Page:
Economizer is committed to bringing you TOTAL INDOOR COMFORT no matter the QUALITY of AIR outside.
Indoor Air Pollution and Health
Indoor Air Quality (IAQ) describes the air quality around and within structures and buildings, specifically as it relates to both the health, wellbeing, and comfort of building residents. Your risk of indoor health concerns can be reduced when understanding common indoors pollutants and controlling these pollutants.
Negative effects from indoor air pollutants could be experienced immediately, soon after exposure or, possibly even years later.
Some negative health concerns could show up soon after a single exposure or repeated exposures to a pollutant. These include irritation of the throat, nose, and eyes, and can include symptoms like dizziness, headaches, and lethargy. Such instant effects are usually treatable and fairly short-term. In easily identified instances the treatment is usually to simply eliminating the person’s exposure to the source of the pollution. With some indoor air pollutants, symptoms of some illnesses such as asthma could show up, be exacerbated, or worsen soon after exposure.
The probability of instantaneous reactions to indoor air pollutants depends on several aspects including preexisting medical conditions and age. Individual sensitivity varies immensely from person to person. Sensitivity to biological or chemical pollutants could be increased after a high level or repeated exposures.
The situation is further compounded by the fact that some immediate effects are similar to those of viral diseases and colds, so it is often difficult to determine if the symptoms are a result of exposure to indoor air pollution.
For all of these reasons, it becomes important to pay attention to the time and place the symptoms occur. For example, if the symptoms go away, or fade when a person is away from the vicinity, an effort should be made to identify indoor air sources that could be possible triggers. Some effects may be made worse from the HVAC systems and heating systems already installed or from an inadequate supply of outdoor air coming indoors.
Long-term effects could include some respiratory diseases, cancer, and heart disease, and could be severely debilitating or fatal and may only show up years after exposure has occurred or only after long or constant periods of exposure. Taking this into account makes it a very sensible step to try to improve the indoor air quality in your home, even if symptoms are not obvious.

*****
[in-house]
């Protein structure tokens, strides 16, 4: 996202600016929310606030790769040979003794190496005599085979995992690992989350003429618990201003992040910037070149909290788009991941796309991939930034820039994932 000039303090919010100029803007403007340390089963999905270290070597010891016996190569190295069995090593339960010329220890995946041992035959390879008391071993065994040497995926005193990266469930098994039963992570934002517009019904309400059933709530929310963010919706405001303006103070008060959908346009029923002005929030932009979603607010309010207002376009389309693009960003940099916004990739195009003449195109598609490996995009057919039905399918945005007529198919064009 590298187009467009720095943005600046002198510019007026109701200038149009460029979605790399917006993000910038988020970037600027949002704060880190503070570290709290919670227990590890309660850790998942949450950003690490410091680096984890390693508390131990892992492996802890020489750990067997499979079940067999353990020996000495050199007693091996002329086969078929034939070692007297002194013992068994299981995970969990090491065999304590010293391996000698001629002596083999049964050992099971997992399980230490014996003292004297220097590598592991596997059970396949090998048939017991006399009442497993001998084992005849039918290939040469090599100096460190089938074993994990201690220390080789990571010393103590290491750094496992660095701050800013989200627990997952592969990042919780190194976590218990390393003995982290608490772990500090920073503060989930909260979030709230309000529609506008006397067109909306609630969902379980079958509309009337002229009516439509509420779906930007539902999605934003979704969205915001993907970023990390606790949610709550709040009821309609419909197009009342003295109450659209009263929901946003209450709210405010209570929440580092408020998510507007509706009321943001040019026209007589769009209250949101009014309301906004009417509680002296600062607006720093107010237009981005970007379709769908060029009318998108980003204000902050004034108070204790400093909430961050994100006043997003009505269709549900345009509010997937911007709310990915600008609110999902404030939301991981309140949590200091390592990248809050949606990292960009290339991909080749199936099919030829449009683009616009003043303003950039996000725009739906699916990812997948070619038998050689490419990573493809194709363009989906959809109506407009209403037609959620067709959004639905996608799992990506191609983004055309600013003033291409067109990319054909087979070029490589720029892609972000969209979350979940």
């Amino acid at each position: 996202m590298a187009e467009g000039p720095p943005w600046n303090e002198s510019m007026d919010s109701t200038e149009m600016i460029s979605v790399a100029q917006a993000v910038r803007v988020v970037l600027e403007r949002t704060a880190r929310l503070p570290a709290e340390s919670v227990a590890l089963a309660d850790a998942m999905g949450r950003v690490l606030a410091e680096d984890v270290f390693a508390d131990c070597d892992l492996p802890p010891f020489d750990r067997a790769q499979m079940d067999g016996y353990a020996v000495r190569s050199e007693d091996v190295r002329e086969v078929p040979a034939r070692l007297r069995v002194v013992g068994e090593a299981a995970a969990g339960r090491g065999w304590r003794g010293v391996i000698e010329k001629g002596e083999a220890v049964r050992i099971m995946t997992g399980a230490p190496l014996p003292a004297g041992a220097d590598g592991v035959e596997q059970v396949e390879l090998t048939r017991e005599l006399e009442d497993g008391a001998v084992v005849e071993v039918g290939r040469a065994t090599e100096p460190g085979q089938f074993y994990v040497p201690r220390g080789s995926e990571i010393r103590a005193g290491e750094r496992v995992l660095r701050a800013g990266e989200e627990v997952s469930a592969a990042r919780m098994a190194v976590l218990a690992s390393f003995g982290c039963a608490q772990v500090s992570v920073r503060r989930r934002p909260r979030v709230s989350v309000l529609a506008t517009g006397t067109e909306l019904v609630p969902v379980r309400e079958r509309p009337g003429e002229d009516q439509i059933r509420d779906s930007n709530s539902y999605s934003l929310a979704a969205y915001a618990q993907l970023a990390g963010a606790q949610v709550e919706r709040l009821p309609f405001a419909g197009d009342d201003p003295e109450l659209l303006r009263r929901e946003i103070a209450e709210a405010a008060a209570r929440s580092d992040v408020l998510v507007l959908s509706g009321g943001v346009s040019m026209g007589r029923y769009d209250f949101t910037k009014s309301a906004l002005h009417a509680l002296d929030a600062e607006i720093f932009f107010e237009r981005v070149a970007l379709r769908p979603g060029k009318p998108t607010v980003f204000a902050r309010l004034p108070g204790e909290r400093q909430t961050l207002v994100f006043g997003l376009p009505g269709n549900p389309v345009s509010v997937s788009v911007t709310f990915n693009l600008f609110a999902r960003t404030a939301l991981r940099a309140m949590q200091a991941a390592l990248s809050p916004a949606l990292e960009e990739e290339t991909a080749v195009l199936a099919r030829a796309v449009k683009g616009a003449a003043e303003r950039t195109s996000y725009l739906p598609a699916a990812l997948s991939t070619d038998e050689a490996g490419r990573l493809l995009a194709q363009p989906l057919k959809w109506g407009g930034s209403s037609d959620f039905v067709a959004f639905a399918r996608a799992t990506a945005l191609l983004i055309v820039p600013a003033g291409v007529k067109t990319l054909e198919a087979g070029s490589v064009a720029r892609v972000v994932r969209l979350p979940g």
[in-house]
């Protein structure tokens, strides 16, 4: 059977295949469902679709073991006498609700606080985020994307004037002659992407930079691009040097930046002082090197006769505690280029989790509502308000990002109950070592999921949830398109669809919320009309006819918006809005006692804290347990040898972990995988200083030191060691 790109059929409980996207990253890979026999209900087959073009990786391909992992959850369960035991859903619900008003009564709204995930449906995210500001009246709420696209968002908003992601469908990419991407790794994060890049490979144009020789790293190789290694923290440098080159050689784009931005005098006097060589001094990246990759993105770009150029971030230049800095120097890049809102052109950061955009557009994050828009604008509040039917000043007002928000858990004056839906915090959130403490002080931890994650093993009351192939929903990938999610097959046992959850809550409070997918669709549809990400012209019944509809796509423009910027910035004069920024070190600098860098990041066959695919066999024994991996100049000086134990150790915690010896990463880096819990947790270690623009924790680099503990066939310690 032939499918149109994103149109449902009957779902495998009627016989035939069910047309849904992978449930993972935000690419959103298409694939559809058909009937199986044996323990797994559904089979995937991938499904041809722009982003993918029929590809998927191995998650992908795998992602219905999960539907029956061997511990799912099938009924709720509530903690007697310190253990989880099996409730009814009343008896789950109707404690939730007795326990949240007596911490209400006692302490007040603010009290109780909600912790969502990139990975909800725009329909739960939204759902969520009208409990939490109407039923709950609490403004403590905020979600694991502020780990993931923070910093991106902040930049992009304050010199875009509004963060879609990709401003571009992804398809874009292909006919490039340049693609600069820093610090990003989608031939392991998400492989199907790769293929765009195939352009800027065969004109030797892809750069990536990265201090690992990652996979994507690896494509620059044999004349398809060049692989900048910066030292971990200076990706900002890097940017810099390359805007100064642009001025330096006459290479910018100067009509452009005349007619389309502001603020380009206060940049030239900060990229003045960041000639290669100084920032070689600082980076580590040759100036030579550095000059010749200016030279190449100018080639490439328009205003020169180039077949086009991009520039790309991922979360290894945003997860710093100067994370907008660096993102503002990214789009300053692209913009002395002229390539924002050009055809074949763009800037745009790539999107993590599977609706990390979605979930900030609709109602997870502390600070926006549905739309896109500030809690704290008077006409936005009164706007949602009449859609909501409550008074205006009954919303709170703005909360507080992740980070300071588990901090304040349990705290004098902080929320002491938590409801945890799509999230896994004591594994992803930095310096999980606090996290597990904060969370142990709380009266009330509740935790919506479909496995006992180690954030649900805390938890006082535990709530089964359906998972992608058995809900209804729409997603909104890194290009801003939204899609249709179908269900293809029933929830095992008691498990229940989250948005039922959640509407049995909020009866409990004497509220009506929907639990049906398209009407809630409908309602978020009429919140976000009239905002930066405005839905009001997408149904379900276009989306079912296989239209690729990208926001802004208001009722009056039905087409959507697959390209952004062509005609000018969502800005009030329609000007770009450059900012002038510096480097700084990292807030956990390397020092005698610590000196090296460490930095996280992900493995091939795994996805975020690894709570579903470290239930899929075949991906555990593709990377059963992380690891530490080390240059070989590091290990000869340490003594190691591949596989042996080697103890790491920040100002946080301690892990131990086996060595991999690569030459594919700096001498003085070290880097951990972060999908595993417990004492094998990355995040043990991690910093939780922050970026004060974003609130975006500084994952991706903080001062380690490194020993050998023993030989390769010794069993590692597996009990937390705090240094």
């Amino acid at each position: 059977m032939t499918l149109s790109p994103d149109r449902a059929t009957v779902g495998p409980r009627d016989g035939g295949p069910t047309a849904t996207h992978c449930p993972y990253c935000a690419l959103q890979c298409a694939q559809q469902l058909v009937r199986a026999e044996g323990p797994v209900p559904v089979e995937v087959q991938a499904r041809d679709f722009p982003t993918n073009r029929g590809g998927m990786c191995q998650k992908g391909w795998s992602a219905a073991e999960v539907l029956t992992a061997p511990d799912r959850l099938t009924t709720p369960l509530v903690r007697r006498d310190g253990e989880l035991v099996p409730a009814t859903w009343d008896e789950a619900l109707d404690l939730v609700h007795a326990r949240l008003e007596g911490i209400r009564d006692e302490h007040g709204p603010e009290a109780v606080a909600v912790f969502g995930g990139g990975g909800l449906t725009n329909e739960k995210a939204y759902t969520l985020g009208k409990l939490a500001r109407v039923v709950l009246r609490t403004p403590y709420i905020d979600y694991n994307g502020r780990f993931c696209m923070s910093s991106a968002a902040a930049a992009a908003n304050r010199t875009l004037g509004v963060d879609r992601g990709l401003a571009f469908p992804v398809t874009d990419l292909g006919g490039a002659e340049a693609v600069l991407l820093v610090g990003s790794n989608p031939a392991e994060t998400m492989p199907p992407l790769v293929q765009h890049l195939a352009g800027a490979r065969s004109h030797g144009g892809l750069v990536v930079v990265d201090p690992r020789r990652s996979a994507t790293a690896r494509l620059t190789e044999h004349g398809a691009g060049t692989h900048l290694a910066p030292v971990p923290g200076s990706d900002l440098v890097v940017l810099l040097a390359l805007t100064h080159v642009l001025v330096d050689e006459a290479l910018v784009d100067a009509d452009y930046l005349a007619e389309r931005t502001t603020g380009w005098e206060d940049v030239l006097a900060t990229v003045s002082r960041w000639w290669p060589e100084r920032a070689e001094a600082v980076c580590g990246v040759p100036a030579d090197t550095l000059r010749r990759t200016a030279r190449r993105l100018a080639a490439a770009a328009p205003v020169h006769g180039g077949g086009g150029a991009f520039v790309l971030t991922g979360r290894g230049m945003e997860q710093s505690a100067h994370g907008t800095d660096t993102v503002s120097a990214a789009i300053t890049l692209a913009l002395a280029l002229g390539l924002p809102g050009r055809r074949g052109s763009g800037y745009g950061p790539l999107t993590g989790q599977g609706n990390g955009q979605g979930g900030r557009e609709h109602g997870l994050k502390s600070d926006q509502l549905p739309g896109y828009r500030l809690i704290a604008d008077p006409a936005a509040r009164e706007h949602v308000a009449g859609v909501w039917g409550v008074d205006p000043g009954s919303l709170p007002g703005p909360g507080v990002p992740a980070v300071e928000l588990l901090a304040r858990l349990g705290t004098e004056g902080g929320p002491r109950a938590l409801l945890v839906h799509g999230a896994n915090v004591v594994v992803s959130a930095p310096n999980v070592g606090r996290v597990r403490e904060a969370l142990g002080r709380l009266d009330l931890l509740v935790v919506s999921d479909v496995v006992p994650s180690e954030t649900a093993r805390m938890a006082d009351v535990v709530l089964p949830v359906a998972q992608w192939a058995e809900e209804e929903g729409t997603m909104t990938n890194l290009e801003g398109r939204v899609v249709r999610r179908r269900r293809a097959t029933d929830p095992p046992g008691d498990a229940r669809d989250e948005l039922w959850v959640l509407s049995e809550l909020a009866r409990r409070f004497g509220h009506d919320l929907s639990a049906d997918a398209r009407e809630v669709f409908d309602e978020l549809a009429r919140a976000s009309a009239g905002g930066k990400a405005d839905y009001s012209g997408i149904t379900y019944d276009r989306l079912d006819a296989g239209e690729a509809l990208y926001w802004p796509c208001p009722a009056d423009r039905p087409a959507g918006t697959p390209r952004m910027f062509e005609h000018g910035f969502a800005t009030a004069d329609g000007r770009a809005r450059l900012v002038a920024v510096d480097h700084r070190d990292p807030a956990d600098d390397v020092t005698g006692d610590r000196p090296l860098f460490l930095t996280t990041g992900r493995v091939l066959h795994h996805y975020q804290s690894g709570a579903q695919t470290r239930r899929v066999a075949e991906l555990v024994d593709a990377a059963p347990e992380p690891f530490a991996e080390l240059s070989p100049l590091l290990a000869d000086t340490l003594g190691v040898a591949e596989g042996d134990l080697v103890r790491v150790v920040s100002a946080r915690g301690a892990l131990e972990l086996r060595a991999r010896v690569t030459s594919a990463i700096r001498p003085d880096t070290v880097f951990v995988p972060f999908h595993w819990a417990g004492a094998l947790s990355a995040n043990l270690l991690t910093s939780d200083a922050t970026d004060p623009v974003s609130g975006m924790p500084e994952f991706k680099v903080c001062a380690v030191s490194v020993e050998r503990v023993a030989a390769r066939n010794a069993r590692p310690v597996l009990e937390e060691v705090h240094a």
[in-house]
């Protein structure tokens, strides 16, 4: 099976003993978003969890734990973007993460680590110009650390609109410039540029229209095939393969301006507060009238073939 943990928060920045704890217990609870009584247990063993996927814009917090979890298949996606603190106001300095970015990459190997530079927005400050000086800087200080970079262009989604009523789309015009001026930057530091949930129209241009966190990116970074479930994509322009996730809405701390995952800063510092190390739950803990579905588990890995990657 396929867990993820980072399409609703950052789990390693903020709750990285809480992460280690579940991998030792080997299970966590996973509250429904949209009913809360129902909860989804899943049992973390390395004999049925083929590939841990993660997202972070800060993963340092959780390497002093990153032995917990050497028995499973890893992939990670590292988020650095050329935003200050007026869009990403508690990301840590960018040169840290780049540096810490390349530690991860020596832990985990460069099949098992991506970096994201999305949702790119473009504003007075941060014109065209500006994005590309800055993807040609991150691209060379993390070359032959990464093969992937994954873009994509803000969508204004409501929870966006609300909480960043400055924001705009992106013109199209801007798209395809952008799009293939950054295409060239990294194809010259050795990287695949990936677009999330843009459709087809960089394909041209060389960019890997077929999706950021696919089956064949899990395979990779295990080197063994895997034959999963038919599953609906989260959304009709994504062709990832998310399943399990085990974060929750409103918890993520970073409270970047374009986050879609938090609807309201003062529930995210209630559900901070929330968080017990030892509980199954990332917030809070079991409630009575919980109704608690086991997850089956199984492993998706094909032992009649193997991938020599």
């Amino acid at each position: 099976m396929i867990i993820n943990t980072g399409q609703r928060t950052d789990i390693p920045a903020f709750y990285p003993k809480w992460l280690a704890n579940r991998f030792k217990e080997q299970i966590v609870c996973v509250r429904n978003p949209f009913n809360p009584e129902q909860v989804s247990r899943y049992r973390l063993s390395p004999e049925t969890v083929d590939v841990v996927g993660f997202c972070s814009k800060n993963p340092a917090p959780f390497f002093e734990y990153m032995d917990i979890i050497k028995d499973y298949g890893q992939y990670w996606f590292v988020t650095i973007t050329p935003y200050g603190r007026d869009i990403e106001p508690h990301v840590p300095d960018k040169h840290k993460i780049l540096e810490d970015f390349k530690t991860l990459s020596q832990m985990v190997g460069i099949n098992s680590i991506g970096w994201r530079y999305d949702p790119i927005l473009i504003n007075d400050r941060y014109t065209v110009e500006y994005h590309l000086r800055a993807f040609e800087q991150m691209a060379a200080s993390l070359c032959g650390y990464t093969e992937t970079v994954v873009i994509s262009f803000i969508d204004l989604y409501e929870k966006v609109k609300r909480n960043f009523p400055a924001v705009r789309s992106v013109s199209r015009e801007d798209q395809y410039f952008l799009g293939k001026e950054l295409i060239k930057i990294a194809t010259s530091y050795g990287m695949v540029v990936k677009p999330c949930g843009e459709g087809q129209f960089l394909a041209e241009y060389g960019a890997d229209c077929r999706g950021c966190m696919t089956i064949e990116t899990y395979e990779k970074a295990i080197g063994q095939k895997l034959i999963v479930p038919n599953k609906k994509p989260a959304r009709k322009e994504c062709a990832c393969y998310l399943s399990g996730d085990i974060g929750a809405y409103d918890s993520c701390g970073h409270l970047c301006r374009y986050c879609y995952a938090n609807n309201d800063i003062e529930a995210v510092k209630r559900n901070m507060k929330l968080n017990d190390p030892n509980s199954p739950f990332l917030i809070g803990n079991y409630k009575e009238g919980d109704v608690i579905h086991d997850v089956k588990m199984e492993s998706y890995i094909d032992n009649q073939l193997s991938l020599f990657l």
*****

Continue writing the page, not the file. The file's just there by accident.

While pollutants frequently found in indoor air can have many harmful consequences, there is substantial uncertainty about what concentrations or amount of time of exposure are involved to produce specific health problems. Additional research is needed to better recognize which health effects happen after exposure over a long period of time to the average pollutant concentrations found in homes, and which happen from the higher concentrations that occur for shorter periods of time.
Primary Causes of Indoor Air Problems
Indoor pollution sources that release gases or particles into the air are the primary cause of indoor air quality problems.
Inadequate Ventilation. If too little outdoor air enters indoors, pollutants can accumulate to levels that can pose health and comfort problems. Some buildings may need special mechanical means of ventilation.
High temperature and humidity levels can also increase concentrations of some pollutants.
- Fuel-burning combustion appliances
- Tobacco products
- Building materials and furnishings as diverse as:
- Deteriorated asbestos-containing insulation
- Newly installed flooring, upholstery, or carpet
- Cabinetry or furniture made of certain pressed wood products
- Products and chemicals for household cleaning and maintenance, personal care, or hobbies
- Central heating and cooling systems and humidification devices
- Excess moisture
- Outdoor sources such as:
- Outdoor air pollution.
The relative significance of any single source depends on how much of a given pollutant it emits and how harmful those emissions are. Considerations such as how old the source is and whether it is properly maintained are important. For example, an improperly adjusted gas stove can emit substantially more carbon monoxide than one that is properly adjusted.
Air pollutants and sources of air pollutants:
- Biological Pollutants
- Carbon Monoxide (CO)
- Formaldehyde/Pressed Wood Products
- Lead (Pb)
- Nitrogen Dioxide (NO2)
- Radon (Rn)
- Indoor Particulate Matter
- Secondhand Smoke/ Environmental Tobacco Smoke
- Stoves and Heaters
- Fireplaces and Chimneys
- Volatile Organic Compounds (VOCs)